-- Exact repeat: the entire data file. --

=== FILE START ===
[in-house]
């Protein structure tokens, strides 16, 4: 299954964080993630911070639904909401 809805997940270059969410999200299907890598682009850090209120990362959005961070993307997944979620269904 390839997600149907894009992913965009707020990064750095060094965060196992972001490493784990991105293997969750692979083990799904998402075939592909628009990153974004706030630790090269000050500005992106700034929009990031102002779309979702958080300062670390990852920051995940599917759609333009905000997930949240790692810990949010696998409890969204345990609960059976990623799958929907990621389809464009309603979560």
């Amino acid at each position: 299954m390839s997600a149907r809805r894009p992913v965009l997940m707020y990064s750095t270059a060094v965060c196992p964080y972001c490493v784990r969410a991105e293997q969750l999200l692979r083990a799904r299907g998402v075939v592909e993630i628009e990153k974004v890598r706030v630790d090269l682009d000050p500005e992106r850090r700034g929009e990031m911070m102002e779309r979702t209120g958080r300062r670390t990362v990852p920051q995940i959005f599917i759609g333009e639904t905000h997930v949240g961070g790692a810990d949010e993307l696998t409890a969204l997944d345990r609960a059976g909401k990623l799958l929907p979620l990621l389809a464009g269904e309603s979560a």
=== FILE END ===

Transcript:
[in-house]
């Protein structure tokens, strides 16, 4: 299954964080993630911070639904909401 809805997940270059969410999200299907890598682009850090209120990362959005961070993307997944979620269904 390839997600149907894009992913965009707020990064750095060094965060196992972001490493784990991105293997969750692979083990799904998402075939592909628009990153974004706030630790090269000050500005992106700034929009990031102002779309979702958080300062670390990852920051995940599917759609333009905000997930949240790692810990949010696998409890969204345990609960059976990623799958929907990621389809464009309603979560």
């Amino acid at each position: 299954m390839s997600a149907r809805r894009p992913v965009l997940m707020y990064s750095t270059a060094v965060c196992p964080y972001c490493v784990r969410a991105e293997q969750l999200l692979r083990a799904r299907g998402v075939v592909e993630i628009e990153k974004v890598r706030v630790d090269l682009d000050p500005e992106r850090r700034g929009e990031m911070m102002e779309r979702t209120g958080r300062r670390t990362v990852p920051q995940i959005f599917i759609g333009e639904t905000h997930v949240g961070g790692a810990d949010e993307l696998t409890a969204l997944d345990r609960a059976g909401k990623l799958l929907p979620l990621l389809a464009g269904e309603s979560a």